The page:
Saturday, October 27, 2012

Drugs in Pro Cycling

The Lance Armstrong affair has not only destroyed the reputation of America's most successful cyclist, it's moved the sport itself even further into the netherworld of applied pharmaceuticals of Festina and Operation Puerto.  It's obvious now that literally the entire competitive structure of elite cycling has been compromised by drug use.  The list of winners that have climbed the podiums of the most prestigious races is dominated by riders implicated in doping.  While Armstrong's seven Tour de France titles have been erased from the record books, in fact there is probably no significant race that hasn't been won with the assistance of drugs.

Oddly, most of the scrutiny, and punishment, has been dished out to the winners.  Does this mean that those that finished in the grupetto are innocent?  Of course not.  Some may not have been good enough to win even with chemical modifications.  But what of those that refused to break the rules, that rode "clean"?  Don't they deserve something like sympathy for making a futile but legitimate attempt to compete with pumped riders?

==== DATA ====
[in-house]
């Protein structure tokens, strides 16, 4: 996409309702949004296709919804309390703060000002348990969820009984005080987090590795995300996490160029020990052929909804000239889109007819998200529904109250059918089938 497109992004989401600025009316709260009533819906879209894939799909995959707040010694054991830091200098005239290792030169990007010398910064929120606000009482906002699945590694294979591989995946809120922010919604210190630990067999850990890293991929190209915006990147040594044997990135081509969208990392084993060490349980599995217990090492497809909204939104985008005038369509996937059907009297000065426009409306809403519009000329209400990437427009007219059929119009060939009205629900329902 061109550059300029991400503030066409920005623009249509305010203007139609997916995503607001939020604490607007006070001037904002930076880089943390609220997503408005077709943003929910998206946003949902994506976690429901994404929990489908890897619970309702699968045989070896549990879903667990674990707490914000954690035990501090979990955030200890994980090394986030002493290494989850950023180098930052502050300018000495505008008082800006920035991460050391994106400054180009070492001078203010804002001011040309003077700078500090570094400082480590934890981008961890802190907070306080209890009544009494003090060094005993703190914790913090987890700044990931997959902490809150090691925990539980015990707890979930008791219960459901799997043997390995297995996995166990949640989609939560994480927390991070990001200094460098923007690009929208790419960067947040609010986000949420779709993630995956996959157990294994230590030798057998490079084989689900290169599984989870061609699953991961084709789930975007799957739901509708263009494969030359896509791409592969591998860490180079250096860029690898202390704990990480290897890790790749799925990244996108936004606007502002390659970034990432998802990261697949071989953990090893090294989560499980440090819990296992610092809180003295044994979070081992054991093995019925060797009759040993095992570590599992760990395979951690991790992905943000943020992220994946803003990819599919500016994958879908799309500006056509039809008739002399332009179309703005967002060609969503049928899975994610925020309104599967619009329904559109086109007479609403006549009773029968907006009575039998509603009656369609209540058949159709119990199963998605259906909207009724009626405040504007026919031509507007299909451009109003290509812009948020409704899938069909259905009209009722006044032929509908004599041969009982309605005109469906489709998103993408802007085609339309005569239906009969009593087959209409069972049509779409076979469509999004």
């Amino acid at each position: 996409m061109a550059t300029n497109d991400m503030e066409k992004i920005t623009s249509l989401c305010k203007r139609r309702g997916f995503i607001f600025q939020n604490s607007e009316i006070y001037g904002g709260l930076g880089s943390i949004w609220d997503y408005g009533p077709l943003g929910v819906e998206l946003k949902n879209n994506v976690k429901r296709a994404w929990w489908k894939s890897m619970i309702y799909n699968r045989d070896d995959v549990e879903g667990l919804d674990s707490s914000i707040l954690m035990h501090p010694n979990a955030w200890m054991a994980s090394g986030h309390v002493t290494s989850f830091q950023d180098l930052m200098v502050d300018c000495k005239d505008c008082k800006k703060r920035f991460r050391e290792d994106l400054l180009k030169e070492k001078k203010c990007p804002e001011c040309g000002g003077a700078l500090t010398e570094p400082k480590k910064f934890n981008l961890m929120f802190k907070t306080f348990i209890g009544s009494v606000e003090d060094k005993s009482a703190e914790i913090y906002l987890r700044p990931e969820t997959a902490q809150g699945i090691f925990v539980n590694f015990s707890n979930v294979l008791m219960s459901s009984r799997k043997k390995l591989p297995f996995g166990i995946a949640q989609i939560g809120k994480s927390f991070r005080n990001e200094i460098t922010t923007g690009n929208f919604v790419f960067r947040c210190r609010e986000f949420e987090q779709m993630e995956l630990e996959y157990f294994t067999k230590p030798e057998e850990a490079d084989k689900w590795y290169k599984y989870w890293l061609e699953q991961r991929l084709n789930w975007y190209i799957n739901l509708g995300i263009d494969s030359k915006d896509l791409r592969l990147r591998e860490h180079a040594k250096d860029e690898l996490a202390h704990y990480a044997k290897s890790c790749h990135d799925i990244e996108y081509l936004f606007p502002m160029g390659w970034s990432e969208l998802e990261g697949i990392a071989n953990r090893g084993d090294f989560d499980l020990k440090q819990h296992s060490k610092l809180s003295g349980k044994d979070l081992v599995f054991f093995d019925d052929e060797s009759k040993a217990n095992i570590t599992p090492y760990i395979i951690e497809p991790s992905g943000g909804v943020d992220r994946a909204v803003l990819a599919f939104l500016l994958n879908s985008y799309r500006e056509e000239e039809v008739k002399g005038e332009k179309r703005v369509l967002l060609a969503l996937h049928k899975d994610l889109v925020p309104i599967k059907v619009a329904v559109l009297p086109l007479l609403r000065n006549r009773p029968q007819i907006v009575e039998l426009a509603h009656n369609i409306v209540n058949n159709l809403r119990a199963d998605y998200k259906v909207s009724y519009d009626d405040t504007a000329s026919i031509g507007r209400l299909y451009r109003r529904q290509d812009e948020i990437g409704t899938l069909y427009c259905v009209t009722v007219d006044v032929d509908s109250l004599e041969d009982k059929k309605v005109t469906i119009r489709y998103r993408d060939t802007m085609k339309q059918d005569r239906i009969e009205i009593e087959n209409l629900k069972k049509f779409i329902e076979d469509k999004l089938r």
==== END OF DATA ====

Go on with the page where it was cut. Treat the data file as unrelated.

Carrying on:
No, they don't.  Doping has been an accepted, if not acknowledged, part of elite cycling for years and the riders, all of them, have been more aware of it than any serious or casual fan.  A cyclist competing against the very best, and the most chemically enhanced, riders, without the benefit of doping, was simply adding credibility to the proceedings.  He was competing in an event that he could not hope to win for the prestige or the experience itself or maybe money.  His riding against doped riders was a false signal to the world that the race was indeed a true athletic contest.  An honest person would have declined to compete in an event that he knew to be a travesty.  If there are any "clean" riders, they would be just as guilty as their EPO-pickled opponents.  They should all be banned.
Lance Armstrong, Ivan Basso and Danilo De Luca, all dopers, followed by a herd of dopers.

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